Senate approves bill to cut funding for child development jobs
The Senate on Monday approved a $10 billion package to support child development education, as the GOP-controlled chamber prepares to vote on legislation that would cut federal funding to states for child-care services and other initiatives.
The bill would fund the creation of child development job training and supports programs that help children learn in a safe and responsible manner, as well as provide tax credits to help low-income families afford child care.
Senate Minority Leader Mitch McConnell (R-Ky.) hailed the legislation, which he said would provide a critical boost to child development employment in America, while President Donald Trump praised the measure.
Senate Republicans on Monday also passed a $4.5 billion bill to improve mental health services for the nation’s veterans, which they say will help the nation recover from the effects of the pandemic.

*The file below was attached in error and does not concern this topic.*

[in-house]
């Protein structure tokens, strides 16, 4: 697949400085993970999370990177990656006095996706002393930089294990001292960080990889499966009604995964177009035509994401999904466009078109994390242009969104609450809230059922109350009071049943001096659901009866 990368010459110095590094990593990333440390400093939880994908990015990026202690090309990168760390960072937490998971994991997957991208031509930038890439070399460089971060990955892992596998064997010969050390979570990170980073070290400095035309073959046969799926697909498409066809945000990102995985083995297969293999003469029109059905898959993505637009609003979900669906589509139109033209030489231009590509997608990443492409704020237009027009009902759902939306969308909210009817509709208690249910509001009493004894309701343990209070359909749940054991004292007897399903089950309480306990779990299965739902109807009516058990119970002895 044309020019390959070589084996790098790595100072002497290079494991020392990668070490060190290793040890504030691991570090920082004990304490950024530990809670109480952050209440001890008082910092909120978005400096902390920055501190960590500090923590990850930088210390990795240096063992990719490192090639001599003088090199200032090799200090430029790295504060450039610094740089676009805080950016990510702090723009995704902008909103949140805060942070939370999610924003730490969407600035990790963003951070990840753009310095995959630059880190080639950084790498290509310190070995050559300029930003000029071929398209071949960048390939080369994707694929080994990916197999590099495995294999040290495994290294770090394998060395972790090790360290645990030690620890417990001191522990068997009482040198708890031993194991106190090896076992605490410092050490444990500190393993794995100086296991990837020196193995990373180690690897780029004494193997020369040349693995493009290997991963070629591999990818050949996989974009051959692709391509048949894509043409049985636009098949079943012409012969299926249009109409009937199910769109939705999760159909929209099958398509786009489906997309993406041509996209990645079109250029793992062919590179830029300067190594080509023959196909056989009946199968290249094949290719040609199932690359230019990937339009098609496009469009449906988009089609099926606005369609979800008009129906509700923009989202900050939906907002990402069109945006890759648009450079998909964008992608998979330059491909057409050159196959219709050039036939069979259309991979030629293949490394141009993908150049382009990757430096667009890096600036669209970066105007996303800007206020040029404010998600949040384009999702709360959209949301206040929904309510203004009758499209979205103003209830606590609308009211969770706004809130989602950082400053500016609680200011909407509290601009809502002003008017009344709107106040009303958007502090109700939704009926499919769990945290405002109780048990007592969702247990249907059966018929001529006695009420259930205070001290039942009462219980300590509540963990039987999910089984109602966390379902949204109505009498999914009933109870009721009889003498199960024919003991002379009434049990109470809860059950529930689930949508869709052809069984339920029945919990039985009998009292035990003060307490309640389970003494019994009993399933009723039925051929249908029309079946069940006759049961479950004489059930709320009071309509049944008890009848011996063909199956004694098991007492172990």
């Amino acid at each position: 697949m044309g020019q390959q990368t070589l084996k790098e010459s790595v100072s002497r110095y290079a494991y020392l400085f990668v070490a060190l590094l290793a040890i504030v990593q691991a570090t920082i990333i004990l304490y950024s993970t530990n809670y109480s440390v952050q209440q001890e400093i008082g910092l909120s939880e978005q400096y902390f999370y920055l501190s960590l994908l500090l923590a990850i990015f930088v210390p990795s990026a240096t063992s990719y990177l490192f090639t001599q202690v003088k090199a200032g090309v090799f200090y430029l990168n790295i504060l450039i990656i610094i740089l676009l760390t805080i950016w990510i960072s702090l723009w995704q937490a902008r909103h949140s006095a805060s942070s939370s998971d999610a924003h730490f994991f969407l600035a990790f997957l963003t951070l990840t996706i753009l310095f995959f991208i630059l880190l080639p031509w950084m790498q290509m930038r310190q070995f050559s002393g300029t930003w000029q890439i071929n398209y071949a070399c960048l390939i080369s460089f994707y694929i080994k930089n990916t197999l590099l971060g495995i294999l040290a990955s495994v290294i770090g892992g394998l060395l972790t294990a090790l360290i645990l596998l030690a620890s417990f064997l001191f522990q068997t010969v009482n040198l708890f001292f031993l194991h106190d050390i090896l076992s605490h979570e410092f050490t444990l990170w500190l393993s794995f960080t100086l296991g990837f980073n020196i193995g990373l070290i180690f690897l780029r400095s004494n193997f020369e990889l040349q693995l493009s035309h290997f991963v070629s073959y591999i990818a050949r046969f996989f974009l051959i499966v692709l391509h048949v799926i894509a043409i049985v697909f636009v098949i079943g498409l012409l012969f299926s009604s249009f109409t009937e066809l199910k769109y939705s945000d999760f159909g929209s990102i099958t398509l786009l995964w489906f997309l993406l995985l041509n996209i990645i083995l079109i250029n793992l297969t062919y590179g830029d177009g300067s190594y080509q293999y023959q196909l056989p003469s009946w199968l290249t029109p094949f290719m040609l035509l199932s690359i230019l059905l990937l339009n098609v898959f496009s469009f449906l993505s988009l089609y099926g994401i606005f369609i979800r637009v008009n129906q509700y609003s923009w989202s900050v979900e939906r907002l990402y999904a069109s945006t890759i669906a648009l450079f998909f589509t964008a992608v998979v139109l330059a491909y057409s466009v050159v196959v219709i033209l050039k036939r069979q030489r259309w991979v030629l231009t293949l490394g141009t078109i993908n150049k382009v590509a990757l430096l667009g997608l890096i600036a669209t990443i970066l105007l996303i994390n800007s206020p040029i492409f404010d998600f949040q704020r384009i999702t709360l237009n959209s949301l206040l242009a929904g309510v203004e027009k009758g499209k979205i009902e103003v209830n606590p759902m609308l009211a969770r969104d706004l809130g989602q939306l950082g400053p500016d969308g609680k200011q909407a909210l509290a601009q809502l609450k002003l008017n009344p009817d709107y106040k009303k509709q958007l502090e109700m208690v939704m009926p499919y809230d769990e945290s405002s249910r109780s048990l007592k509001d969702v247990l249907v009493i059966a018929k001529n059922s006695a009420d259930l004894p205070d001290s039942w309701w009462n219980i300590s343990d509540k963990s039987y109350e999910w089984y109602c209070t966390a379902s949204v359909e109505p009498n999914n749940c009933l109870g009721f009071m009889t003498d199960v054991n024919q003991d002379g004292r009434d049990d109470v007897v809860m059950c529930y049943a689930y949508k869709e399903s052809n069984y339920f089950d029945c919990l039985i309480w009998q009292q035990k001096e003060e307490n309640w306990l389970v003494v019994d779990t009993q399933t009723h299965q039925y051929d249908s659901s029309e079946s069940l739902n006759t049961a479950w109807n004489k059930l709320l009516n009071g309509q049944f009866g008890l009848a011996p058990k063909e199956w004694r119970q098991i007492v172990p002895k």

The House passed a bill that would end mandatory minimum sentences for drug offenses, but the Senate passed a separate bill that reduces those sentences to a minimum.
Trump on Tuesday called the bipartisan bill “the best deal I’ve seen on crime in a long time.”
The legislation would lower the sentencing of certain drug offenders to a maximum of 10 years, instead of life in prison.
President Donald Trump speaks during a meeting at the White House in Washington, Wednesday, Oct. 1, 2019.
Trump is expected to sign the bill into law on Friday.
The legislation, however, must be reconciled with the Senate’s version.
President Trump listens to testimony on the opioid crisis in the Oval Office on Monday.
The opioid epidemic has claimed nearly 4,500 lives in the United States since the start of this year.
A bipartisan group of lawmakers are working to reduce the sentencing guidelines for some nonviolent drug offenders, but critics say that the measure would only affect nonviolent drug offenses.
The legislation would also end mandatory sentencing for gun crimes, a measure that Trump has been fiercely criticized for.
Trump has called for a “total and complete shutdown” of the federal government in response to the epidemic, which has claimed more than 40,000 lives.
The bill would also make it a federal crime to possess a firearm on federal property.